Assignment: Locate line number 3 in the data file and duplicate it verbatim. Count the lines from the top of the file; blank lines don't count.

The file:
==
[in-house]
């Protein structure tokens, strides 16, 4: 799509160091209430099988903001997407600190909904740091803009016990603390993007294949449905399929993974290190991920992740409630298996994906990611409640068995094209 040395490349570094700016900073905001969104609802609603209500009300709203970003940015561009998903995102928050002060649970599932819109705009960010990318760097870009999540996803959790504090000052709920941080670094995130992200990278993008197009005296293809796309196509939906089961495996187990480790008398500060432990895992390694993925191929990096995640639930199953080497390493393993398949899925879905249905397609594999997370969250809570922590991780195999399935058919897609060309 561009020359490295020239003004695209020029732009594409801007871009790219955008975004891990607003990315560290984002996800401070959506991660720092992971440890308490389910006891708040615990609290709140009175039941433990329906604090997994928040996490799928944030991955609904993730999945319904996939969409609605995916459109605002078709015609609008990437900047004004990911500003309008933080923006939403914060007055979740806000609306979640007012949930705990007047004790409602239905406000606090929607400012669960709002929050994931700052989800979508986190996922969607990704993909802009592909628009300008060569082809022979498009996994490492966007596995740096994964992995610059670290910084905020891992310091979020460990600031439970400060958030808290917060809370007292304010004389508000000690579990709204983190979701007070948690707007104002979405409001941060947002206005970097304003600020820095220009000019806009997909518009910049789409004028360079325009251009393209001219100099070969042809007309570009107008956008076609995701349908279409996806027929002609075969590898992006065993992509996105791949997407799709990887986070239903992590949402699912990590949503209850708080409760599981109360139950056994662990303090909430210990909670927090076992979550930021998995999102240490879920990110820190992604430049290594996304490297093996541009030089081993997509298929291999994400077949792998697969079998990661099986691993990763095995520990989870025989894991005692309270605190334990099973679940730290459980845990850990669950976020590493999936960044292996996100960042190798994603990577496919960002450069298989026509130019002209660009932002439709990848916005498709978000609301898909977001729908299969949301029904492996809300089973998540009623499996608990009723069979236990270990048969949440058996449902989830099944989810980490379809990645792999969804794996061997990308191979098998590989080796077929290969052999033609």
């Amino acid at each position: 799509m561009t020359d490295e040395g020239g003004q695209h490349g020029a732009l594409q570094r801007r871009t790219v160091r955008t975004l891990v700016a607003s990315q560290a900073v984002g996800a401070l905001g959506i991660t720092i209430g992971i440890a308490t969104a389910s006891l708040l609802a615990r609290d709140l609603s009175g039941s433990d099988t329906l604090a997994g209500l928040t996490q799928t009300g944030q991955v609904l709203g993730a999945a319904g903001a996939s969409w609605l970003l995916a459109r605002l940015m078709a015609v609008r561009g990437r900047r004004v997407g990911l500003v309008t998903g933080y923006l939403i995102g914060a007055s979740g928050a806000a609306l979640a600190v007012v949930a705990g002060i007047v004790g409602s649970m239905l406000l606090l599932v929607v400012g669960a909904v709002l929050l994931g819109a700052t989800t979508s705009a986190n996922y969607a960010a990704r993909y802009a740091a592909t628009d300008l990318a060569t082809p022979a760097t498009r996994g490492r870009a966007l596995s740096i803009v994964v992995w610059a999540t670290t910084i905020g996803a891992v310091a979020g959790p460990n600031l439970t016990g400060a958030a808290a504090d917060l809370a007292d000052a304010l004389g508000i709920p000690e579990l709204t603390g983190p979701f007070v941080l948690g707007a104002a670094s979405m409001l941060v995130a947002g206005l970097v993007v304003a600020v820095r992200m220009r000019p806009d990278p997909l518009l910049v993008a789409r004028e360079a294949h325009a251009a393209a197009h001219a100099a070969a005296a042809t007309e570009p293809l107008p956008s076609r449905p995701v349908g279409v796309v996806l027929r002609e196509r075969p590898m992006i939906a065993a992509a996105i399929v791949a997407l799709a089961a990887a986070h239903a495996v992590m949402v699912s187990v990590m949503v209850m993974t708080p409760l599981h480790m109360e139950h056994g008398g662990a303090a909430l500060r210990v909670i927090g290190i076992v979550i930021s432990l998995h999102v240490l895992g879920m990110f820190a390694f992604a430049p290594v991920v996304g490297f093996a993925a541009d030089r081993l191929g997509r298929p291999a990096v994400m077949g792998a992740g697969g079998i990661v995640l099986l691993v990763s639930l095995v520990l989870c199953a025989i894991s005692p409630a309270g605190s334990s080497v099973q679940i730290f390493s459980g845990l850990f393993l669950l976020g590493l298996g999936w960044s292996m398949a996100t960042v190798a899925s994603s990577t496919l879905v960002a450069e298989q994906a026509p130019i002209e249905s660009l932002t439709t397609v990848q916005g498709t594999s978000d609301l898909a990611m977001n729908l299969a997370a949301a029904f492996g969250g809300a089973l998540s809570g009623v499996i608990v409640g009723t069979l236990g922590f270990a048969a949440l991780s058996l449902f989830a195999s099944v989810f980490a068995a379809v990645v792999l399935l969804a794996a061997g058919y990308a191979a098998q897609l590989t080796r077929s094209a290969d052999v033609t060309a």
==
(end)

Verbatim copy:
């Amino acid at each position: 799509m561009t020359d490295e040395g020239g003004q695209h490349g020029a732009l594409q570094r801007r871009t790219v160091r955008t975004l891990v700016a607003s990315q560290a900073v984002g996800a401070l905001g959506i991660t720092i209430g992971i440890a308490t969104a389910s006891l708040l609802a615990r609290d709140l609603s009175g039941s433990d099988t329906l604090a997994g209500l928040t996490q799928t009300g944030q991955v609904l709203g993730a999945a319904g903001a996939s969409w609605l970003l995916a459109r605002l940015m078709a015609v609008r561009g990437r900047r004004v997407g990911l500003v309008t998903g933080y923006l939403i995102g914060a007055s979740g928050a806000a609306l979640a600190v007012v949930a705990g002060i007047v004790g409602s649970m239905l406000l606090l599932v929607v400012g669960a909904v709002l929050l994931g819109a700052t989800t979508s705009a986190n996922y969607a960010a990704r993909y802009a740091a592909t628009d300008l990318a060569t082809p022979a760097t498009r996994g490492r870009a966007l596995s740096i803009v994964v992995w610059a999540t670290t910084i905020g996803a891992v310091a979020g959790p460990n600031l439970t016990g400060a958030a808290a504090d917060l809370a007292d000052a304010l004389g508000i709920p000690e579990l709204t603390g983190p979701f007070v941080l948690g707007a104002a670094s979405m409001l941060v995130a947002g206005l970097v993007v304003a600020v820095r992200m220009r000019p806009d990278p997909l518009l910049v993008a789409r004028e360079a294949h325009a251009a393209a197009h001219a100099a070969a005296a042809t007309e570009p293809l107008p956008s076609r449905p995701v349908g279409v796309v996806l027929r002609e196509r075969p590898m992006i939906a065993a992509a996105i399929v791949a997407l799709a089961a990887a986070h239903a495996v992590m949402v699912s187990v990590m949503v209850m993974t708080p409760l599981h480790m109360e139950h056994g008398g662990a303090a909430l500060r210990v909670i927090g290190i076992v979550i930021s432990l998995h999102v240490l895992g879920m990110f820190a390694f992604a430049p290594v991920v996304g490297f093996a993925a541009d030089r081993l191929g997509r298929p291999a990096v994400m077949g792998a992740g697969g079998i990661v995640l099986l691993v990763s639930l095995v520990l989870c199953a025989i894991s005692p409630a309270g605190s334990s080497v099973q679940i730290f390493s459980g845990l850990f393993l669950l976020g590493l298996g999936w960044s292996m398949a996100t960042v190798a899925s994603s990577t496919l879905v960002a450069e298989q994906a026509p130019i002209e249905s660009l932002t439709t397609v990848q916005g498709t594999s978000d609301l898909a990611m977001n729908l299969a997370a949301a029904f492996g969250g809300a089973l998540s809570g009623v499996i608990v409640g009723t069979l236990g922590f270990a048969a949440l991780s058996l449902f989830a195999s099944v989810f980490a068995a379809v990645v792999l399935l969804a794996a061997g058919y990308a191979a098998q897609l590989t080796r077929s094209a290969d052999v033609t060309a």